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Sainte-Chapelle and Chateau Fontainebleau: Spots that top the typical Paris sightseeing destinations

By Andrea BartzJune 11, 2015

Paris 3
Paris 3
Andrea Bartz

This summer, I stayed in the City of Lights with a friend who has lived there for about five years. It was my fourth trip to Paris (which, yes, #extremelyprivileged), and I was blown away by how different this experience was from earlier visits, when I arrived with a guidebook and dutifully trotted to the Louvre, the Champs-Élysées, and the Eiffel Tower. 

Yes, the biggies are on every itinerary ever for good reason. But when you slip away from the hordes of tourists and hang at the haunts of actual Parisians, you see a side of the city that’s more laid-back, more affable, and, in many ways, more beautiful. So by all means, follow your Fodor’s, your Frommer’s, and your trusty Rick Steves. But after you’ve checked off all those boxes, try these escapes for a little bit of that joie de vivre you keep hearing about.

Picnic at Parc des Buttes-Chaumont, not the Luxembourg Gardens.

Andrea Bartz

Sure, Luxembourg’s pristine gardens and manicured lawns make a classy backdrop to an al fresco meal of wine, cheese and baguette, but Parc des Buttes-Chaumont is the kind of public park you can get lost in (mentally, and also, sort of, physically): There are rolling hills, cool bridges, epic boulders and waterfalls and grottos — and the kind of people-watching you won’t find within a half-mile radius of any tourist trap. (When I was there, red-nosed clowns implored us in French to join them for a group sing. You can’t make this stuff up.)

Day-trip to Chateau Fontainebleau, not Versailles.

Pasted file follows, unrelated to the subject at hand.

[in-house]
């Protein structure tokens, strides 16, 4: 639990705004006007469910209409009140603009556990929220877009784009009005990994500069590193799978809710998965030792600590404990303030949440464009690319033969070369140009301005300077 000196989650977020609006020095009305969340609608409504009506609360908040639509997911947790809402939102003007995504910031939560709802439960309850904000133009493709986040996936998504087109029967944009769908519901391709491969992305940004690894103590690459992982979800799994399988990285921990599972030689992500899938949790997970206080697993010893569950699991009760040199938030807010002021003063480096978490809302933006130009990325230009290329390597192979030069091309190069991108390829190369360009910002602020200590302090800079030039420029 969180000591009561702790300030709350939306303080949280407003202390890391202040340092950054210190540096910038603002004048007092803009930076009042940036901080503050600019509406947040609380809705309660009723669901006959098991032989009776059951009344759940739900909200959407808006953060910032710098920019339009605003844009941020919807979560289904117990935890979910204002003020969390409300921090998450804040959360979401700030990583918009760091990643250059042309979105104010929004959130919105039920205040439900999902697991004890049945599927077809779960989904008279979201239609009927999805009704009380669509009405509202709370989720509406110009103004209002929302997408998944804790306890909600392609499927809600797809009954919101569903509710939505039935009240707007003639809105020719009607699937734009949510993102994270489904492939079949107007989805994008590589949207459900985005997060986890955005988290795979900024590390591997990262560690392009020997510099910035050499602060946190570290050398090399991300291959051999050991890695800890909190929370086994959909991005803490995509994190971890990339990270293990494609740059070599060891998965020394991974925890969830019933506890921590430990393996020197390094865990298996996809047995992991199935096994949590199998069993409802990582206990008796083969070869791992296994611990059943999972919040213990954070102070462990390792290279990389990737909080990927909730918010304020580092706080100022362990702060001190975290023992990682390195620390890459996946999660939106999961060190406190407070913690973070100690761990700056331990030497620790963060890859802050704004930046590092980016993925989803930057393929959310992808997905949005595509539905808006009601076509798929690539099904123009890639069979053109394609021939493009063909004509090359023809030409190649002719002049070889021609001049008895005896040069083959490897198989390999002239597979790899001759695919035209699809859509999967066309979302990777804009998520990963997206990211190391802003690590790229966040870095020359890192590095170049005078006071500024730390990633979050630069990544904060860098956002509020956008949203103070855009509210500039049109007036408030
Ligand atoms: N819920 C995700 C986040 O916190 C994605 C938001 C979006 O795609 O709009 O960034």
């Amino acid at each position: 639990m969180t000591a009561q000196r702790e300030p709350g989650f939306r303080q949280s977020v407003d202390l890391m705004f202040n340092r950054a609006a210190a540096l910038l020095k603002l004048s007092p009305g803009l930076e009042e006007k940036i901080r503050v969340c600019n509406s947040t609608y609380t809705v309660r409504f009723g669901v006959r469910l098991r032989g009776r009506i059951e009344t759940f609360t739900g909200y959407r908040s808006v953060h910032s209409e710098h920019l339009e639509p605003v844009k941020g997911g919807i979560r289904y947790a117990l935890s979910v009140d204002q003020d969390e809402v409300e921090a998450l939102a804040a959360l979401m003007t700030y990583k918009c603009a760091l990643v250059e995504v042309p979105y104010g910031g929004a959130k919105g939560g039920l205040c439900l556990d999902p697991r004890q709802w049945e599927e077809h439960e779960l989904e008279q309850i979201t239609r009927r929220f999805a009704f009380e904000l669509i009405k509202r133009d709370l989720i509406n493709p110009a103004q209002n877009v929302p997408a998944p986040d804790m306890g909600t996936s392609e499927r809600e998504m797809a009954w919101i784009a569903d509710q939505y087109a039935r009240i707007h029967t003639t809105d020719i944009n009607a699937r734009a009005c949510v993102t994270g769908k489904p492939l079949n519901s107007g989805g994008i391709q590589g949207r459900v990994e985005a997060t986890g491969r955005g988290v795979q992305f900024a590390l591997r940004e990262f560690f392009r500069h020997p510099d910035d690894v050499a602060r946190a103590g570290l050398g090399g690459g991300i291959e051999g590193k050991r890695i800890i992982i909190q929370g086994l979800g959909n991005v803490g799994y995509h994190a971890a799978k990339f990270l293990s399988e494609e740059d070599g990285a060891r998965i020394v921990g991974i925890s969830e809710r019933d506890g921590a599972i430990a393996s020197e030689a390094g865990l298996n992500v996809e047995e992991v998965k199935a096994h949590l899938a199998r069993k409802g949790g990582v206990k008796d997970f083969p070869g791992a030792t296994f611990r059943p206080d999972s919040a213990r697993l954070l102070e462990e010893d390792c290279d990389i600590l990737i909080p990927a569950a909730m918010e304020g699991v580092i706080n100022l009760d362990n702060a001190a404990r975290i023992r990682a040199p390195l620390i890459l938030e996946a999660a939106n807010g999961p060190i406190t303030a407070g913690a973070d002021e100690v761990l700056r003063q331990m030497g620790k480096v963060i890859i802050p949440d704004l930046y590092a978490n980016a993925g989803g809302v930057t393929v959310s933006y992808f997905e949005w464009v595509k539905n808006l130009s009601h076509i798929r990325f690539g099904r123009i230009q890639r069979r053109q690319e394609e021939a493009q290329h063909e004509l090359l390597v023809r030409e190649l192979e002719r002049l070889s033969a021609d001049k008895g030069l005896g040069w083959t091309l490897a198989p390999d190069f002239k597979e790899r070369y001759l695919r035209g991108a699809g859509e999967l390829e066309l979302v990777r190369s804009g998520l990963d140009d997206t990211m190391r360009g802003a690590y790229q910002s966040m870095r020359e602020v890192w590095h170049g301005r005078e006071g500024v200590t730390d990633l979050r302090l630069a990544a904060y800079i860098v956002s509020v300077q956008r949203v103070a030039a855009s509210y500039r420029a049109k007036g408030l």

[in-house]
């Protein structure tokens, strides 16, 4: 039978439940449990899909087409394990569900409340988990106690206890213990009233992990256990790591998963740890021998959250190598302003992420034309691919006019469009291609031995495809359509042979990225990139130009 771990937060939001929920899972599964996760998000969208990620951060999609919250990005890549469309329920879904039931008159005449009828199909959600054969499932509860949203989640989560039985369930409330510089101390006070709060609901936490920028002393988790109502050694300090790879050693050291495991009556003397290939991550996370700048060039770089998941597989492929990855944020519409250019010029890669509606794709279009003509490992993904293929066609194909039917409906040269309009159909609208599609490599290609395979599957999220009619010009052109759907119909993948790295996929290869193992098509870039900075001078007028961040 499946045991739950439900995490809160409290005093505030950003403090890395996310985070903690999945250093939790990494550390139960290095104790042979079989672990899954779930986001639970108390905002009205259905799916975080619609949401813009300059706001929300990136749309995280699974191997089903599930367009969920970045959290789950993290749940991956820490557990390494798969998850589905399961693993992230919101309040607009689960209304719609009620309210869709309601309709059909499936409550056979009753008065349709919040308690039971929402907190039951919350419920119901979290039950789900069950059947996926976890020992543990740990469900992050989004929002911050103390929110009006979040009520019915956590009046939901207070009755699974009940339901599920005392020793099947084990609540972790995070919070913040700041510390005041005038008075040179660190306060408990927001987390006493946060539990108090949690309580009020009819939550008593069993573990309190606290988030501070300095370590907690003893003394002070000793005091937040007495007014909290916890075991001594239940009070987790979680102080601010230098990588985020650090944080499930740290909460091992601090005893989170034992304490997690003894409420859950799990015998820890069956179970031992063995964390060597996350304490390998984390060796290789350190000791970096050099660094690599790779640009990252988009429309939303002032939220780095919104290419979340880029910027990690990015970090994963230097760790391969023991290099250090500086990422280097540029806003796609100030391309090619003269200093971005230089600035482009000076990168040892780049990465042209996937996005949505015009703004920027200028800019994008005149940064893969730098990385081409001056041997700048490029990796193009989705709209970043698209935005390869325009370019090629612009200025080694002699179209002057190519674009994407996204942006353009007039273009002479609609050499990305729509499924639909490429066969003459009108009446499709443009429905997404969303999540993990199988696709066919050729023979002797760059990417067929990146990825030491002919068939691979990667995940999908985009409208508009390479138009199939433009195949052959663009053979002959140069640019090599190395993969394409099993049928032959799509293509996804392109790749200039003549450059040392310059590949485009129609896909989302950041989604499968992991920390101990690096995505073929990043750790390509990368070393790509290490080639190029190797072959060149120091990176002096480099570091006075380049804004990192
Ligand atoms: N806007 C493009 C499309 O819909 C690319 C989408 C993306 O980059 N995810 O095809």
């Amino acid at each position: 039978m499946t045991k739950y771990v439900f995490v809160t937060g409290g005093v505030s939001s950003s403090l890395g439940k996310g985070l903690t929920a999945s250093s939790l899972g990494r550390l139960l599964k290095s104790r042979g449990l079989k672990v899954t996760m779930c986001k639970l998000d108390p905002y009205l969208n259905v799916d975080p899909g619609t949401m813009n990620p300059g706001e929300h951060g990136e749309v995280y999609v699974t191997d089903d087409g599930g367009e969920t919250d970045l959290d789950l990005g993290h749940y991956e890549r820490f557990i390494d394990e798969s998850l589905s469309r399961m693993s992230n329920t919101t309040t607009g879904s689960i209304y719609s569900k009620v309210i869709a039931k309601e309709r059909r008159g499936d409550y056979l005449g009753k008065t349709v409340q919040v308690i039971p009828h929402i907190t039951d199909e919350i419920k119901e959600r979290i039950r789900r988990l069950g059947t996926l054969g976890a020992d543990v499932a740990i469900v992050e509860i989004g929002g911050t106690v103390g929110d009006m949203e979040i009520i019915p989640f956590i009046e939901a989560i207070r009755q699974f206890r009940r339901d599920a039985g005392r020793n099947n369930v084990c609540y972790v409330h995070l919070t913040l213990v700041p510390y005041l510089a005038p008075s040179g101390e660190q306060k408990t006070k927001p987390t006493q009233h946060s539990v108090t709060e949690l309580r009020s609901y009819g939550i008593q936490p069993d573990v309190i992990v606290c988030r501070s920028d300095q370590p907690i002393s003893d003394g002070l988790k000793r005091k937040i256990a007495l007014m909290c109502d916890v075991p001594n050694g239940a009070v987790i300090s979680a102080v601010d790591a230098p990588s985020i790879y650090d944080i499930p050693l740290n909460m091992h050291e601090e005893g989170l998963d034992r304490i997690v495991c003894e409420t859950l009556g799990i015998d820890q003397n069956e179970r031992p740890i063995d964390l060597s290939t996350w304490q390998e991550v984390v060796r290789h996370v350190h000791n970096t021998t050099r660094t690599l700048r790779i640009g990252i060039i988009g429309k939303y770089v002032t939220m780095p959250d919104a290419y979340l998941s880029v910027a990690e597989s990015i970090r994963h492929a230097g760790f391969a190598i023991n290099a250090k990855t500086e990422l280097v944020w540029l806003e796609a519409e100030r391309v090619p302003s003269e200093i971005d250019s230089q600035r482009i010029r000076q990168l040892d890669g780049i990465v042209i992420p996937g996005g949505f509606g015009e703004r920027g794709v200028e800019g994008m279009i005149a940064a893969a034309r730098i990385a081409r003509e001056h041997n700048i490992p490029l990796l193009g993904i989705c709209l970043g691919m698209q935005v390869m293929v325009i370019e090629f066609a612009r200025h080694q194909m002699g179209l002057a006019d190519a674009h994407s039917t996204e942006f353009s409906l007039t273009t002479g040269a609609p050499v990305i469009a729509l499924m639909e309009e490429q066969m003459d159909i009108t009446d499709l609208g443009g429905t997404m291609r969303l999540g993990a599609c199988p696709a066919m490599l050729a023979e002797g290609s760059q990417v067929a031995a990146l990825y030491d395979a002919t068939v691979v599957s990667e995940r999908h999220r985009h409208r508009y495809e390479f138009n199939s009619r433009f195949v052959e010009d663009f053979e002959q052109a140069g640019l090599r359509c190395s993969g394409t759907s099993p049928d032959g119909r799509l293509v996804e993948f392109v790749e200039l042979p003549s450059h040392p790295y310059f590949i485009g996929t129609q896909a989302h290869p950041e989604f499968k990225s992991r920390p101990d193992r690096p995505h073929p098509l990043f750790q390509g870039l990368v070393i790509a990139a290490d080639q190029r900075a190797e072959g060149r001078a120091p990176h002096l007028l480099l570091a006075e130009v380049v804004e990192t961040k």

Versailles’ famed castle is gorgeous — so gorgeous, in fact, that three million tourists visit it every year. If you’re one of them, you’ll have to enjoy your views of its elegant façade, over-the-top decor and immaculate gardens while smushed against a sea of people. May I offer up another option for all the agoraphobes out there? Chateau Fontainebleau, located an hour outside the city via train and bus, features a sprawling palace showcasing French architecture that dates back to the 12th century, massive courtyards and forests and minimal crowds. You’re welcome.   

Visit Sainte-Chapelle, not Notre-Dame.

Sainte-Chapelle chapel, Paris
Sainte-Chapelle chapel, ParisAndrea Bartz

I’m not telling you not to pause and take photos in front of the super-famous Gothic church’s façade, but the inside of Cathedrale Notre-Dame looks, well, about like you’d expect. (Pro tip: I showed up on a weekday at 6:45 p.m., 15 minutes before visiting hours ended, and waltzed right in — a self-guided tour takes 10 minutes, tops.) When you’re done taking selfies on the courtyard out front, walk five minutes west to the Cathedrale Saint-Chapelle. There’ll be another line of tourists, but this one is worth the wait. Inside, marvel at the 13th century church’s elaborate stained glass windows and swooping lines. Helpful English guides hanging to the right of the door walk you through the biblical theme of each panel, so you can spend some time staring at the scriptures in colorful, crafted glass.